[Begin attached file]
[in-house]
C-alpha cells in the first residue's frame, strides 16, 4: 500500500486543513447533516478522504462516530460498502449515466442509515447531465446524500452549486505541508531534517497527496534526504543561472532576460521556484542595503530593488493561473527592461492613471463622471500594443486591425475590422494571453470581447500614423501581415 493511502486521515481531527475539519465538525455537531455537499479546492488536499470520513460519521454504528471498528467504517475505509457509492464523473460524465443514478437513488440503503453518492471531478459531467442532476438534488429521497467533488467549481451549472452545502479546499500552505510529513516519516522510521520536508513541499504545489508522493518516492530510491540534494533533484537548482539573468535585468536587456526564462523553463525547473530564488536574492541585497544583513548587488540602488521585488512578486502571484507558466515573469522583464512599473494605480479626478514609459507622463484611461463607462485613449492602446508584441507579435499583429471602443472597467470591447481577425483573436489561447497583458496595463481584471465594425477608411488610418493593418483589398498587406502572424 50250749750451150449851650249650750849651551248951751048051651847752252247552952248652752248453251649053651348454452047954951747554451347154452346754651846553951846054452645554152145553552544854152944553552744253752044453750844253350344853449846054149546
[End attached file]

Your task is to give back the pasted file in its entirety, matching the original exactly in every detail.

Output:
[in-house]
C-alpha cells in the first residue's frame, strides 16, 4: 500500500486543513447533516478522504462516530460498502449515466442509515447531465446524500452549486505541508531534517497527496534526504543561472532576460521556484542595503530593488493561473527592461492613471463622471500594443486591425475590422494571453470581447500614423501581415 493511502486521515481531527475539519465538525455537531455537499479546492488536499470520513460519521454504528471498528467504517475505509457509492464523473460524465443514478437513488440503503453518492471531478459531467442532476438534488429521497467533488467549481451549472452545502479546499500552505510529513516519516522510521520536508513541499504545489508522493518516492530510491540534494533533484537548482539573468535585468536587456526564462523553463525547473530564488536574492541585497544583513548587488540602488521585488512578486502571484507558466515573469522583464512599473494605480479626478514609459507622463484611461463607462485613449492602446508584441507579435499583429471602443472597467470591447481577425483573436489561447497583458496595463481584471465594425477608411488610418493593418483589398498587406502572424 50250749750451150449851650249650750849651551248951751048051651847752252247552952248652752248453251649053651348454452047954951747554451347154452346754651846553951846054452645554152145553552544854152944553552744253752044453750844253350344853449846054149546